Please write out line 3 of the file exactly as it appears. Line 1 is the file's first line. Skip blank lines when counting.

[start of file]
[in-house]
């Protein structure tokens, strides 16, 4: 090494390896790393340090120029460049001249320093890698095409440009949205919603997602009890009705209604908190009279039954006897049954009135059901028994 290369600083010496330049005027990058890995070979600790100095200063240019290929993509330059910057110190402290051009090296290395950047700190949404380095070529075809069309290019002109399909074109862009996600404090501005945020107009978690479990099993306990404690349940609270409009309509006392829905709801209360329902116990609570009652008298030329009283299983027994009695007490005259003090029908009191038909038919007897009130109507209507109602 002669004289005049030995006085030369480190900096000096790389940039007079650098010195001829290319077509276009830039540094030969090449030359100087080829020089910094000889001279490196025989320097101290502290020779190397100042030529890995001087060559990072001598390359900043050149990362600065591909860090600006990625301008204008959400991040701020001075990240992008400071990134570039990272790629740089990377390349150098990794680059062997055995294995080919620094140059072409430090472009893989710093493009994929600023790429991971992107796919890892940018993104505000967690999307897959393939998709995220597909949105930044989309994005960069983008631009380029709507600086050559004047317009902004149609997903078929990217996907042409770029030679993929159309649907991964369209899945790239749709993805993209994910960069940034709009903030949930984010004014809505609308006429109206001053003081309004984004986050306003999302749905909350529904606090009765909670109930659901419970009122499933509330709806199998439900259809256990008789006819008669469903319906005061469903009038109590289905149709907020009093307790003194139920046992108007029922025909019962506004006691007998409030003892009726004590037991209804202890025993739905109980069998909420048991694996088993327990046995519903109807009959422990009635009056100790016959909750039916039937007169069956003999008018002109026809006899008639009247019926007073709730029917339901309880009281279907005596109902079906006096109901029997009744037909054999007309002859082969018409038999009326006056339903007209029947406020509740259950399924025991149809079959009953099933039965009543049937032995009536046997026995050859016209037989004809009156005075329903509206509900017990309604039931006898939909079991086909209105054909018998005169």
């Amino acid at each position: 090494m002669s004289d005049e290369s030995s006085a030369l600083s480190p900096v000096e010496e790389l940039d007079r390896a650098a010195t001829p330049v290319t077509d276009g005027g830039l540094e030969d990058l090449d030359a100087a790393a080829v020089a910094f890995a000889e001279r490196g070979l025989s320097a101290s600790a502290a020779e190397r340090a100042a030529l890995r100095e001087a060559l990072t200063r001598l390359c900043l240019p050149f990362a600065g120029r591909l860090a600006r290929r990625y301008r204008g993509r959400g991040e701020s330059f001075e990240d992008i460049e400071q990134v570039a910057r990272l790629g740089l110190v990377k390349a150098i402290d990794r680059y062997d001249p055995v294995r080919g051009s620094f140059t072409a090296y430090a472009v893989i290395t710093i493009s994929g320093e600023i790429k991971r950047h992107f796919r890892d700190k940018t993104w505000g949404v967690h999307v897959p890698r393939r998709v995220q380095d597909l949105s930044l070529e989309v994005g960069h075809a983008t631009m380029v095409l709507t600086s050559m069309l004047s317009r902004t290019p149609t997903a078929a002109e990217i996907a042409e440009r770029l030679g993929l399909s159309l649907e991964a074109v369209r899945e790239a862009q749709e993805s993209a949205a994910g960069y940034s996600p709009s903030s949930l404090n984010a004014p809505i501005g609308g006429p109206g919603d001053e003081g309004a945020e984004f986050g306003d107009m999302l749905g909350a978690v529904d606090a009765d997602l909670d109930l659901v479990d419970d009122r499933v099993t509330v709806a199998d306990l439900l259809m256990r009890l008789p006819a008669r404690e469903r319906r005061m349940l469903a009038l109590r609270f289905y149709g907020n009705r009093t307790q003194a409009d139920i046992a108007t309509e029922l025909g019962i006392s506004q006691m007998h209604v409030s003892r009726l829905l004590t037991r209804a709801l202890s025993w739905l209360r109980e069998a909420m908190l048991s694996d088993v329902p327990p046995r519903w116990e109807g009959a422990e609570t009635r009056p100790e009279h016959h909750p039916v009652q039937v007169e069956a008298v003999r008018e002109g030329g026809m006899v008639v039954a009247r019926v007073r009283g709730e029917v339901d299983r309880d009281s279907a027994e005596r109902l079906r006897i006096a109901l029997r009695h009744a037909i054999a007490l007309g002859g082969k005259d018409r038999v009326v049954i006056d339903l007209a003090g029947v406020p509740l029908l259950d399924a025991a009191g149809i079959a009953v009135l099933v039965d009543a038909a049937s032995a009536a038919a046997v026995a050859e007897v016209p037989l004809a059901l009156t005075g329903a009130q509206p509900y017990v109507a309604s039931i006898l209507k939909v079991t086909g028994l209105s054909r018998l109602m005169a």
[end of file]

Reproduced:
């Amino acid at each position: 090494m002669s004289d005049e290369s030995s006085a030369l600083s480190p900096v000096e010496e790389l940039d007079r390896a650098a010195t001829p330049v290319t077509d276009g005027g830039l540094e030969d990058l090449d030359a100087a790393a080829v020089a910094f890995a000889e001279r490196g070979l025989s320097a101290s600790a502290a020779e190397r340090a100042a030529l890995r100095e001087a060559l990072t200063r001598l390359c900043l240019p050149f990362a600065g120029r591909l860090a600006r290929r990625y301008r204008g993509r959400g991040e701020s330059f001075e990240d992008i460049e400071q990134v570039a910057r990272l790629g740089l110190v990377k390349a150098i402290d990794r680059y062997d001249p055995v294995r080919g051009s620094f140059t072409a090296y430090a472009v893989i290395t710093i493009s994929g320093e600023i790429k991971r950047h992107f796919r890892d700190k940018t993104w505000g949404v967690h999307v897959p890698r393939r998709v995220q380095d597909l949105s930044l070529e989309v994005g960069h075809a983008t631009m380029v095409l709507t600086s050559m069309l004047s317009r902004t290019p149609t997903a078929a002109e990217i996907a042409e440009r770029l030679g993929l399909s159309l649907e991964a074109v369209r899945e790239a862009q749709e993805s993209a949205a994910g960069y940034s996600p709009s903030s949930l404090n984010a004014p809505i501005g609308g006429p109206g919603d001053e003081g309004a945020e984004f986050g306003d107009m999302l749905g909350a978690v529904d606090a009765d997602l909670d109930l659901v479990d419970d009122r499933v099993t509330v709806a199998d306990l439900l259809m256990r009890l008789p006819a008669r404690e469903r319906r005061m349940l469903a009038l109590r609270f289905y149709g907020n009705r009093t307790q003194a409009d139920i046992a108007t309509e029922l025909g019962i006392s506004q006691m007998h209604v409030s003892r009726l829905l004590t037991r209804a709801l202890s025993w739905l209360r109980e069998a909420m908190l048991s694996d088993v329902p327990p046995r519903w116990e109807g009959a422990e609570t009635r009056p100790e009279h016959h909750p039916v009652q039937v007169e069956a008298v003999r008018e002109g030329g026809m006899v008639v039954a009247r019926v007073r009283g709730e029917v339901d299983r309880d009281s279907a027994e005596r109902l079906r006897i006096a109901l029997r009695h009744a037909i054999a007490l007309g002859g082969k005259d018409r038999v009326v049954i006056d339903l007209a003090g029947v406020p509740l029908l259950d399924a025991a009191g149809i079959a009953v009135l099933v039965d009543a038909a049937s032995a009536a038919a046997v026995a050859e007897v016209p037989l004809a059901l009156t005075g329903a009130q509206p509900y017990v109507a309604s039931i006898l209507k939909v079991t086909g028994l209105s054909r018998l109602m005169a």